(SL): I reviewed ‘The Conscious Seed of Light’ and I said of it: ‘If it’s brutal you’re after, walk on up to the Rivers of Nihil and dive into their dark depths.  It’ll be the wildest sonic swim you’ll take this year’.  Have you been pleasantly surprised by what reviewers have been saying about it?

JK: I read the review and liked it a lot, so thank you! Honestly, I am very surprised at how positive it has been going over with most reviewers. I’m not going to lie, I don’t read any sites or publications really besides Decibel,  Metalsucks, and Metalinjection, as I find most sites/blogs/reviewers are usually completely uneducated on the band they’re reviewing. Nothing turns me off more than a review or write up of a band that presents an opinion that is a factual error. If you’re going to take the time to talk about something, research it. You can find literally anything in a second on the internet, regardless how obscure the band is. If you bash something, but are factually wrong, you like an idiot.


(SL): If you had to pick one track from the album that people should
definitely listen to, which would it be and why?

JK: Birth of the Omnisavior solely because it has a little bit of everything we do in it.

(SL): Is there a principle songwriter in the band, or do you all contribute
to the process?

JK: Most of the songwriting is split between myself and Brody. Typically, large portions of songs are completely written before we jam it with the full band in the practice space. Towards the end of writing for the album, Brody stepped up big time with home recording, so we’ve been demoing out songs completely and then jam them, that way you can move things around easily and see how it flows before sitting around together going ‘ahh what part went there’.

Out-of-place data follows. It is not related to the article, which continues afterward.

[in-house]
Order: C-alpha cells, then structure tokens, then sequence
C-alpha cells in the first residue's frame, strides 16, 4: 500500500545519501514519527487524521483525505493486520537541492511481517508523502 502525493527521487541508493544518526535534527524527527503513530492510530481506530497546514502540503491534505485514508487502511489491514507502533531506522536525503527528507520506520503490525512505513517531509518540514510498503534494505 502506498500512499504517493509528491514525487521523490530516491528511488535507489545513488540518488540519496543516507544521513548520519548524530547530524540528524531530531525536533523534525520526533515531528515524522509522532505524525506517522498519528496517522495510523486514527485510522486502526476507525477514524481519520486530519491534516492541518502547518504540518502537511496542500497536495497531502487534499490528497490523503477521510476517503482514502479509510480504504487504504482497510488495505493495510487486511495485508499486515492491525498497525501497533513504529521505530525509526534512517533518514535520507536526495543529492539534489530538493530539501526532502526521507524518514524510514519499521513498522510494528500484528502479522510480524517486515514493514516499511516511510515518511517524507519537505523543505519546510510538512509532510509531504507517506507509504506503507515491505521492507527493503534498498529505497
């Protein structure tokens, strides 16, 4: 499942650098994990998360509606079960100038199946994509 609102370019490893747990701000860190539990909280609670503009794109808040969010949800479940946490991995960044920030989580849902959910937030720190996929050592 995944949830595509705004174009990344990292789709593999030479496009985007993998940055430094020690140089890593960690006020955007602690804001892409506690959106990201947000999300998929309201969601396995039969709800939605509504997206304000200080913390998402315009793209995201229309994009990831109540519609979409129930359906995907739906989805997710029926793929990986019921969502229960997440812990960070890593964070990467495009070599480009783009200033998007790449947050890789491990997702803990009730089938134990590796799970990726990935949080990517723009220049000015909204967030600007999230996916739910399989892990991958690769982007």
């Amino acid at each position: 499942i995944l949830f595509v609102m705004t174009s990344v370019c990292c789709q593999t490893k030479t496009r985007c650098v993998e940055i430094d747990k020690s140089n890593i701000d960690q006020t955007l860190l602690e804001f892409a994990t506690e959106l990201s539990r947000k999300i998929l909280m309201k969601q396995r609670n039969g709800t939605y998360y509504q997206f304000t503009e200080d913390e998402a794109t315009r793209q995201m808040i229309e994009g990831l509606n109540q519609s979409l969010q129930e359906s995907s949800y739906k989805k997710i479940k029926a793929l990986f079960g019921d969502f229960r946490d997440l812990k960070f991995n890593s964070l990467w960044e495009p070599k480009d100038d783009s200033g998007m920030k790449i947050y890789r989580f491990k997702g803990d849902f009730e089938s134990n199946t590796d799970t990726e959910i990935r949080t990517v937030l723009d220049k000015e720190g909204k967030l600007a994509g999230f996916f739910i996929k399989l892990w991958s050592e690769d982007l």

(SL): What were the first guitar/bass/drums you owned, and do you still have
them now?

JK: My first guitar was a bright pink Cort strat copy. It has a mahogany body, which sounds fucking awesome. I still own it and am in the process of modding it all to hell.

(SL):  Do you use a lot of social media/blogging sites to help spread the
word about Rivers of Nihil?

JK: We use our Facebook as our main source of communication to our fanbase. We run it, so everything you see posted on there is coming from one of us. No managers, label people, etc. We also personally run our twitter and Instagram. You can check them all out at facebook.com/riversofnihil. Instagram @rivers_of_nihil and twitter with the same handle

(SL):  What venues have been your favourite to play?
JK: Every time we play NYC, it¹s always killer. We played a sold out show at the Gramercy theater on the Dying Fetus tour that was rad. Also playing the TLA in Philly was special for us, as we all grew up going to see big shows there, so to open for Morbid Angel there was very cool.

(SL): Where would you guys like to play next?

JK: Anywhere and everywhere. We need to get to the west coast ASAP, as well as Canada. Hopefully Europe soon!

(SL): Where do you guys see yourselves in 10 years’ time?

JK: Working a shitty job and doing this band thing!

(SL): What bands have you really enjoyed playing live with, and what band/s would be your dream touring partners?

JK: We will always be brother to Kamikabe. Those guys were our first road dogs. We really got down with Wretched, Allegaeon, Abiotic, Legion, and Exhumed. All great dudes who are down to fucking party 24/7.  Dream tour?? Pink Floyd, Decapitated, Sigur Ros, God Speed, Gorguts.

Thanks to Jon for taking part. You can read Markwell’s interview here
Words and interview by : Chris Markwell

For more information :